Tuesday, 03 November 2020 11:28

NBN Co behaving much as Telstra did during its monopoly days: Budde Featured

Paul Budde: "The government is adamant that it will need to recoup its money and is now trying to use the monopolistic position of the NBN Co to make that happen." Paul Budde: "The government is adamant that it will need to recoup its money and is now trying to use the monopolistic position of the NBN Co to make that happen." Supplied

The situation with the national broadband network at the present moment is similar to the time when Telstra was a monopoly and dictated terms to the rest of the market, well-known telecommunications analyst Paul Budde claims.

In a blog post, Budde said the the NBN Co, backed by government money, was flexing its muscles and getting the retail service providers to dance to its tune.

"The NBN Co is a government-backed wholesale monopoly and all the RSPs are at its mercy for access to the national fixed broadband infrastructure," he said.

"A monopoly is, of course, an ideal way to print money as the RSPs have no alternative whatsoever and there is no punishment for mistakes. The country suffered for more than 25 years due to the misuse of the telecommunications monopoly Telstra had for all those years."

Budde said the government was now trying to muscle the Australian Competition and Consumer Commission into changing price regulations and allowing the high costs that the NBN Co had racked up.

"A week later, NBN Co announced that it would stop providing the extra capacity that it had been providing to the RSPs to pass that on to the users during the COVID-19 crisis," he said.

"They will now start turning the broadband tap down. This will result in further deterioration of the service. By doing so, they have tried to force people towards the higher-priced broadband services."

During the coronavirus pandemic, the NBN Co made extra CVC available at no cost to RSPs, due to the increased demand for bandwidth as a result of so many people being forced to work from home.

Budde said the NBN Co's moves had little to do with market-based policies. "If there was competition, the market would set the prices, based on the quality of the service and on what customers are willing to pay. In a monopoly, the RSPs and the users do not have a choice," he pointed out.

Another characteristic of monopolistic behaviour was complexity, Budde said. In other words, everything was made so difficult to understand that nobody could comprehend how the system worked.

"At the height of the Telstra monopoly, it had over 2500 different price plans with different terms and conditions," he said. "On average, something like 20% of plans changed monthly.

"There were only a very few people in the industry who could unravel that complexity and, for them, keeping track of this was a full-time job."

Budde sarcastically commented that it looked as though the people running the NBN Co had got hold of a copy of the handbook used by Telstra during the period when it enjoyed monopoly status.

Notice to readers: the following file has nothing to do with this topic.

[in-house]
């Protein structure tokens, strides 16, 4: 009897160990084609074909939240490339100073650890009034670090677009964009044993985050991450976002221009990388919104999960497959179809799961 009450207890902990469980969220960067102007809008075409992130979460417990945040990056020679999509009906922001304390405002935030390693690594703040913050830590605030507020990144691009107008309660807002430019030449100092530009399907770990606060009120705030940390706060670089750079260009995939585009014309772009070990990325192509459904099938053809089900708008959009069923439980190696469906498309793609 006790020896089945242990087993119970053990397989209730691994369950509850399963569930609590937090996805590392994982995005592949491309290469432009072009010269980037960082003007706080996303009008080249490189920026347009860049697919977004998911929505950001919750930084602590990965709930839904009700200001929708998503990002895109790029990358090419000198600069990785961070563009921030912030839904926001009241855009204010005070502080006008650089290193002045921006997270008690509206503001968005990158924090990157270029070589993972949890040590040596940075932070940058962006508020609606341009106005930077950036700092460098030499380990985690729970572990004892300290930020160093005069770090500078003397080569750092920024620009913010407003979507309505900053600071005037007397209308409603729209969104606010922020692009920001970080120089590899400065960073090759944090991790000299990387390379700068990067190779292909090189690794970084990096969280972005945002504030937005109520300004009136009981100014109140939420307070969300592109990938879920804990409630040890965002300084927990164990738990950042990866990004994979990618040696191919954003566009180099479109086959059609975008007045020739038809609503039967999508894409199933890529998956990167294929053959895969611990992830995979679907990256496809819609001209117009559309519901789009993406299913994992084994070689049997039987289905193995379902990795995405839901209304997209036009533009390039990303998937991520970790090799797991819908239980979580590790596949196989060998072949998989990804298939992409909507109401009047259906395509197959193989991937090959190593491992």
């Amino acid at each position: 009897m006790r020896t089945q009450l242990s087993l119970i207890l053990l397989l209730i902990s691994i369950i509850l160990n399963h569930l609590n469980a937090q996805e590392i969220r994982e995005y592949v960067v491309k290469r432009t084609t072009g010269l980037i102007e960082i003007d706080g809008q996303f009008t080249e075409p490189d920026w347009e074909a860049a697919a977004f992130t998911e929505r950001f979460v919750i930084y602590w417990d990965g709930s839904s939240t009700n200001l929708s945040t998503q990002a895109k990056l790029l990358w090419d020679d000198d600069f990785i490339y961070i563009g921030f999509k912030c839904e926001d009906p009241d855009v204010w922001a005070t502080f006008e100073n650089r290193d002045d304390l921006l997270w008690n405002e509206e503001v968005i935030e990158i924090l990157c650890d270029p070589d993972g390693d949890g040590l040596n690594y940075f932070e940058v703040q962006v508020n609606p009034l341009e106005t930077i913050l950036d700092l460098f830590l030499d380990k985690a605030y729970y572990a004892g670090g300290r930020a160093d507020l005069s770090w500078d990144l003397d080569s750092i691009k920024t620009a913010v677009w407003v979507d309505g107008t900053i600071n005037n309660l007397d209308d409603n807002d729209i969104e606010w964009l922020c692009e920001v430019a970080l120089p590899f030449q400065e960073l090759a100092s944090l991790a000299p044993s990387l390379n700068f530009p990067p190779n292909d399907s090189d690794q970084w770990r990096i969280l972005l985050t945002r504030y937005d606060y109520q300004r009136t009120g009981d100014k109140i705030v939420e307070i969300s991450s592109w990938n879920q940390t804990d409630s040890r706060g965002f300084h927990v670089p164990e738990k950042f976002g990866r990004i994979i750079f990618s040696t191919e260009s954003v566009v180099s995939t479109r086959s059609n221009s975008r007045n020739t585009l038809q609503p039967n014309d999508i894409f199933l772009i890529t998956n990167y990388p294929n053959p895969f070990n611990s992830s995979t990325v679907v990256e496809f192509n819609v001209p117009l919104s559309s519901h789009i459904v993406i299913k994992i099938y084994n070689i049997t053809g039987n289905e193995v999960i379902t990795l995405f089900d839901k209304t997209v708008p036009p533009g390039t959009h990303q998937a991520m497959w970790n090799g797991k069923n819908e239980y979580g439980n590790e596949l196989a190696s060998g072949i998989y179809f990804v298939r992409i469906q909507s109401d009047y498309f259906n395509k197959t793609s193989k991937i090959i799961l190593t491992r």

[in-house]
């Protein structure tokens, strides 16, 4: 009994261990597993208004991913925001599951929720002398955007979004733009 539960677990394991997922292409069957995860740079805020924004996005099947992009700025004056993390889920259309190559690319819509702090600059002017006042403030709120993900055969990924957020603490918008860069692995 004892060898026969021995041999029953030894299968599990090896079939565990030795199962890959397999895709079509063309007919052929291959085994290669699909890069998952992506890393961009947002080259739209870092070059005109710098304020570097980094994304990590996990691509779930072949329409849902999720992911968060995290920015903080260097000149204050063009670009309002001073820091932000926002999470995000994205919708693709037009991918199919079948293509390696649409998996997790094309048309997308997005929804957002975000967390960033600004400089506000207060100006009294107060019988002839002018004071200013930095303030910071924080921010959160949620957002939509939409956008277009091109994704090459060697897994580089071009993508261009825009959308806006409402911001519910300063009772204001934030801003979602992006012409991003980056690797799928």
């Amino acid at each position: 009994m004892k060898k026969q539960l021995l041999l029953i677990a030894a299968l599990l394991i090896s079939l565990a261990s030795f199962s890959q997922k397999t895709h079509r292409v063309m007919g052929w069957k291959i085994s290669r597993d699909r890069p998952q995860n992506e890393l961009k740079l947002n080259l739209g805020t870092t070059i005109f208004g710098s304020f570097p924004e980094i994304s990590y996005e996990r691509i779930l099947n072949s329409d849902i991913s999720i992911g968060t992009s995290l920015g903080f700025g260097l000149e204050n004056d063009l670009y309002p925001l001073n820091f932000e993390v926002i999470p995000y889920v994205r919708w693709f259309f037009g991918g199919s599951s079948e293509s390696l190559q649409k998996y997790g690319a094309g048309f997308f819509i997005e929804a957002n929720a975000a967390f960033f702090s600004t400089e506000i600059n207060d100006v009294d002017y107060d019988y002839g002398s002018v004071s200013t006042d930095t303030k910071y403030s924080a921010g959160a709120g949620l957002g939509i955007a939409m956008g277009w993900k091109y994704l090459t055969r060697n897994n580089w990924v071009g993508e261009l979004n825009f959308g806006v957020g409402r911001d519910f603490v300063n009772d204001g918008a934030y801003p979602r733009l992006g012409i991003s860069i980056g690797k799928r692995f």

"[NBN Co] have already developed the most complex pricing structure in the industry," he claimed. "They are going to make this even more convoluted. And by putting lipstick on the pig, they have tried to make it more palatable.

"Rather than addressing this issue where those higher prices hurt most — the bottom and middle end of the market — they are going to provide a rebate system for the top end of the market. While it is great for those people, those who can afford the current 100Mbps services do not need to be provided with a rebate system."

He said, in this move, the NBN Co had the government's full support. "In the end, the government is the owner of the network. It is up to them to tell NBN Co what its [government’s] NBN policy is so that NBN Co can base its plans on those policies.

"Is the core of the policy to maximise profits or maximise the social and economic benefits? The government is getting itself into even bigger knots as it has admitted that the NBN needs further upgrades – which obviously will cost more money.

"Under their current policy, this would make the NBN even more expensive for its users. For as long as the government fails to bite the bullet and address these problems structurally, we will keep muddling on."

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Sam Varghese has been writing for iTWire since 2006, a year after the site came into existence. For nearly a decade thereafter, he wrote mostly about free and open source software, based on his own use of this genre of software. Since May 2016, he has been writing across many areas of technology. He has been a journalist for nearly 40 years in India (Indian Express and Deccan Herald), the UAE (Khaleej Times) and Australia (Daily Commercial News (now defunct) and The Age). His personal blog is titled Irregular Expression.

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